On May 15 of every year, Palestinians mark "Nakba Day" – when the state of Israel was founded in 1948 – to reaffirm their right of return to the lands from which their ancestors were forcibly displaced.
Since that year, the Palestinian cause has gone through several milestones, beginning with the armed struggle against Israel in the 1950s and early 1960s.
Another significant milestone was the acceptance of a political deal based on a two-state solution in line with the 1988 decision of the Palestinian National Council (the legislature of the Palestine Liberation Organisation) in Algeria, and the subsequent peace negotiations in the 1991 Madrid Conference that led to the 1993 Oslo Accord.
With the collapse of peace negotiations 20 years later, Palestinians resorted to urging the United Nations and the international community to recognise a Palestinian state based on the 1967 borders, and to join international organisations and treaties, such as the International Criminal Court, which Palestine officially joined in April.
In 2012, Palestine was recognised by the UN as a non-Member observer state.
Two years later, an unprecedented international support for the symbolic recognition of a Palestinian state within the 1967 borders was voiced out.
This support was brought about by a series of motions adopted by a number of European parliaments. The Swedish parliament was the first to catalyse the momentum of recognition of the Palestinian state earlier this year.
In October, Sweden officially recognised the State of Palestine, becoming the first European Union state to take such a move.
In this, however, Sweden was the eighth European state to recognise the Palestinian state after the Czech Republic; Hungary; Poland; Bulgaria; Romania; Malta, and Cyprus, which made their recognition some time before they became European Union members.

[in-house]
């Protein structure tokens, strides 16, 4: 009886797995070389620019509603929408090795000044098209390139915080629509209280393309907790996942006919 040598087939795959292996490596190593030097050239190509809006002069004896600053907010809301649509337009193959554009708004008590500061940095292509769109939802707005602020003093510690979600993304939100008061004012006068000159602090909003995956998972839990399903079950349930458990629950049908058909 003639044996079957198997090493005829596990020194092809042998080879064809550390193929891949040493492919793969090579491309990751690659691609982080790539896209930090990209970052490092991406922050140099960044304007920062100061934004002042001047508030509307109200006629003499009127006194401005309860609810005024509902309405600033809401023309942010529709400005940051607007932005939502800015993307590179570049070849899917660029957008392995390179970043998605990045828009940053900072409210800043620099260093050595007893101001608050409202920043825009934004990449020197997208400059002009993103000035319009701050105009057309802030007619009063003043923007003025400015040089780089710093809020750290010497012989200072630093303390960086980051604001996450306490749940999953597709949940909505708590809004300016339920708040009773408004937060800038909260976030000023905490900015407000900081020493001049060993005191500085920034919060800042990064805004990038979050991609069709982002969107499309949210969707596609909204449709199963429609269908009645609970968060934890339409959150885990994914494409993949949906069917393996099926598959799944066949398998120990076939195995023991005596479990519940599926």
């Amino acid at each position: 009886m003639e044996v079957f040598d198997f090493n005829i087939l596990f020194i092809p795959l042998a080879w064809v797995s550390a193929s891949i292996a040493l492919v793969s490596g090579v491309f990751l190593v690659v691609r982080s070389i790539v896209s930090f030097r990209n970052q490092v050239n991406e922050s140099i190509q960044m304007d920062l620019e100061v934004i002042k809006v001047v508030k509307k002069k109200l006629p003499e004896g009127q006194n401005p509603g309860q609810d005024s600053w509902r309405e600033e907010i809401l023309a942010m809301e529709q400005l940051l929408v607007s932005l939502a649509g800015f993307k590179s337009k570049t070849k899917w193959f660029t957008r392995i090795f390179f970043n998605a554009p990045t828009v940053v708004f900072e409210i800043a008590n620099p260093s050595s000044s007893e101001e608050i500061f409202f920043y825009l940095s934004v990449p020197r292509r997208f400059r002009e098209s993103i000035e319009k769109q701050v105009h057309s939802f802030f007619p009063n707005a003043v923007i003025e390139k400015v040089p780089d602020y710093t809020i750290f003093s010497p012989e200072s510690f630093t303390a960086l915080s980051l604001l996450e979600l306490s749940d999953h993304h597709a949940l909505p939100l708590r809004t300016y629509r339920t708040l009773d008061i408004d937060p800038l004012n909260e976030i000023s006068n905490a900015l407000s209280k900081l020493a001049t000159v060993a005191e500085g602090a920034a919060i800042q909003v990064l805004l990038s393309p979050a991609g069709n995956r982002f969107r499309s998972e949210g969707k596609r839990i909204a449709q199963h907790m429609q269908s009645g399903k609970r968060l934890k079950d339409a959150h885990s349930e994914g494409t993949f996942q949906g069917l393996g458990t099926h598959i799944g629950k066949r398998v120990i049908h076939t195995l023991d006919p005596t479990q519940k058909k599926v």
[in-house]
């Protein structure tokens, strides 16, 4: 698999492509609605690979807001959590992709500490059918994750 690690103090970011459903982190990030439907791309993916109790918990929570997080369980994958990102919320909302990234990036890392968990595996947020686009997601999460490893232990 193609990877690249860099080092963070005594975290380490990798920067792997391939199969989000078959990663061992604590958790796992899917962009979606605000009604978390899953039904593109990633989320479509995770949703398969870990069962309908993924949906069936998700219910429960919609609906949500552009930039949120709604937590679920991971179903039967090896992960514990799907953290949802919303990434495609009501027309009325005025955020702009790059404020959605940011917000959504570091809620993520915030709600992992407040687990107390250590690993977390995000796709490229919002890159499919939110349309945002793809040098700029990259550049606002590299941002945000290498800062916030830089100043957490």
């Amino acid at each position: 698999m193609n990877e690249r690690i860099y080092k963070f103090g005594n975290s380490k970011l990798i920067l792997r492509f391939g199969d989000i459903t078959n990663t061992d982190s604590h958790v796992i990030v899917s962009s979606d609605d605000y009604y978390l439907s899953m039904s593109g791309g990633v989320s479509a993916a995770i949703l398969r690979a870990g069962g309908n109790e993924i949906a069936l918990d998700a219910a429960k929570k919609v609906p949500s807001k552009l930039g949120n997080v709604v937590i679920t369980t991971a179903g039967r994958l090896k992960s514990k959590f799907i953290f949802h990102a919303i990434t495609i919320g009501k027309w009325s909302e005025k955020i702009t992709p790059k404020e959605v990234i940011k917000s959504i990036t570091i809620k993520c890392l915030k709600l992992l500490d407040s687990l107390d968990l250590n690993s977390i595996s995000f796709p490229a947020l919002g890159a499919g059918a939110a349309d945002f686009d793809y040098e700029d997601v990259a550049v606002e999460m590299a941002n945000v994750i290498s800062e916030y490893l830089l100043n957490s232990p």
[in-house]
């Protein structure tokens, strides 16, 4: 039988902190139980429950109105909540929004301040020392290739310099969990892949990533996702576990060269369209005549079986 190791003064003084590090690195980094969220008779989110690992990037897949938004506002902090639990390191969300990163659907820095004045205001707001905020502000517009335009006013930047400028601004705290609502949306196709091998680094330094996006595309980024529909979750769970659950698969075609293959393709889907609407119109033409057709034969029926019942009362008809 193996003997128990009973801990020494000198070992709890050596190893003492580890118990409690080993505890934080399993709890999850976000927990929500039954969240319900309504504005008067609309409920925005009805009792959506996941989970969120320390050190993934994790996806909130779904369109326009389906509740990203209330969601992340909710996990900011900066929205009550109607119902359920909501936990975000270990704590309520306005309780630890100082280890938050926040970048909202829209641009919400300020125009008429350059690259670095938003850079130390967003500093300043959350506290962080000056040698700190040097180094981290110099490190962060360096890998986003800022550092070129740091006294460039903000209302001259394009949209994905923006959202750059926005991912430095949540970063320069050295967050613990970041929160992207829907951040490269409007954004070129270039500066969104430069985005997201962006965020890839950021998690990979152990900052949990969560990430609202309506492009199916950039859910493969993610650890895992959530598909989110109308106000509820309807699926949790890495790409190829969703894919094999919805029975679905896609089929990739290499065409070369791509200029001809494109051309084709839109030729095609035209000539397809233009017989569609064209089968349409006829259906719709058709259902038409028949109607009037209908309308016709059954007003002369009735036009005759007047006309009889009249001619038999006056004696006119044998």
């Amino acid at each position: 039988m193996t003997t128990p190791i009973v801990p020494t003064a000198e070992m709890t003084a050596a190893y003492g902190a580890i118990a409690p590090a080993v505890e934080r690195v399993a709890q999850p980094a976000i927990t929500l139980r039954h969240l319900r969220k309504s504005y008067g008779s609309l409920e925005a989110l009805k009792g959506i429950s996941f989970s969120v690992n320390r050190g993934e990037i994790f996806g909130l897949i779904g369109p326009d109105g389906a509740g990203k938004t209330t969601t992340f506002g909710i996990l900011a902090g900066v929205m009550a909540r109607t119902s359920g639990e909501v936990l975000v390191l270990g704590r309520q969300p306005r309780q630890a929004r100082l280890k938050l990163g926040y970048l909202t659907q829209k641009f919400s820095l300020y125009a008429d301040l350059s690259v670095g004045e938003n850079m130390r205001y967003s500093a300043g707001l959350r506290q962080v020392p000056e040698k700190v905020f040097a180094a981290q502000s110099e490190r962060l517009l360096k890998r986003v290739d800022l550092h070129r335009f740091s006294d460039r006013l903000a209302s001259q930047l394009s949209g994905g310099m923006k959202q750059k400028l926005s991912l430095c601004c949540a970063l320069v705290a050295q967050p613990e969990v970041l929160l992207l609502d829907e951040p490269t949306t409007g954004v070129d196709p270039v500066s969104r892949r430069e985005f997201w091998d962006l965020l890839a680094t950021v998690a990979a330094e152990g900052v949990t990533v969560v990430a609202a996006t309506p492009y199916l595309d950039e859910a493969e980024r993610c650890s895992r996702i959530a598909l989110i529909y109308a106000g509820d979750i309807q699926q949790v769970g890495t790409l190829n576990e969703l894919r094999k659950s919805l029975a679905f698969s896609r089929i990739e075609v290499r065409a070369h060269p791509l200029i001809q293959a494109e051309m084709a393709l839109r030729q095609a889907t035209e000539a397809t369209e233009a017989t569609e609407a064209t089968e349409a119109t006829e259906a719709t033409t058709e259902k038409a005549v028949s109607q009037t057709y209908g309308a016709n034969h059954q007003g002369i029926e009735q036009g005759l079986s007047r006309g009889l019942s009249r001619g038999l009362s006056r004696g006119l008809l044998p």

While Sweden was the 135th state to recognise the state of Palestine. Its October move reverberated in many European capitals. Five European parliaments followed in Sweden's footsteps by symbolically recognising the Palestinian state later.
On October 13, Britain's House of Commons adopted a non-binding resolution, urging the government to recognise the State of Palestine.
A month later, the Spanish Parliament voted with an overwhelming majority on a non-binding resolution, urging Madrid to recognise a Palestinian state within the 1967 borders.
France followed suit on December 2, after a majority of French lawmakers approved a non-binding resolution, calling on Paris to recognise the Palestinian state.
On December 11, the Irish parliament adopted a non-binding bill, urging the Irish government to recognise the State of Palestine. A day later, the Portuguese parliament took a similar step.
In February, the parliaments of Belgium and Italy adopted similar resolutions.
Such a momentum encouraged a number of European Parliament blocs to suggest that the European Union, which has a total of 28 member states, recognise the State of Palestine.
Nevertheless, the European Parliament only recognised the Palestinian state in principle, without committing member states to do the same, a move some commentators attributed to what they described as "political considerations" within the parliament.
The overwhelming majority of countries in Africa, Asia and Latin America have recognised the state of Palestine, making up most of the 135 countries who had taken the move.
On 23 November 2019, EuroPal Forum and Middle East Monitor co-hosted a conference at the Holiday Inn Bloomsbury in London on the relations between Europe and Palestine. A first of its kind, the conference brought together individuals at the forefront of discourse on Palestine in
As the European Court of Justice (ECJ) rules that European Union countries must identify products made in Israeli settlements in the occupied Palestinian territory, MEMO and EuroPal Forum are hosting a conference to discuss the EU’s position on major issues related to the occupat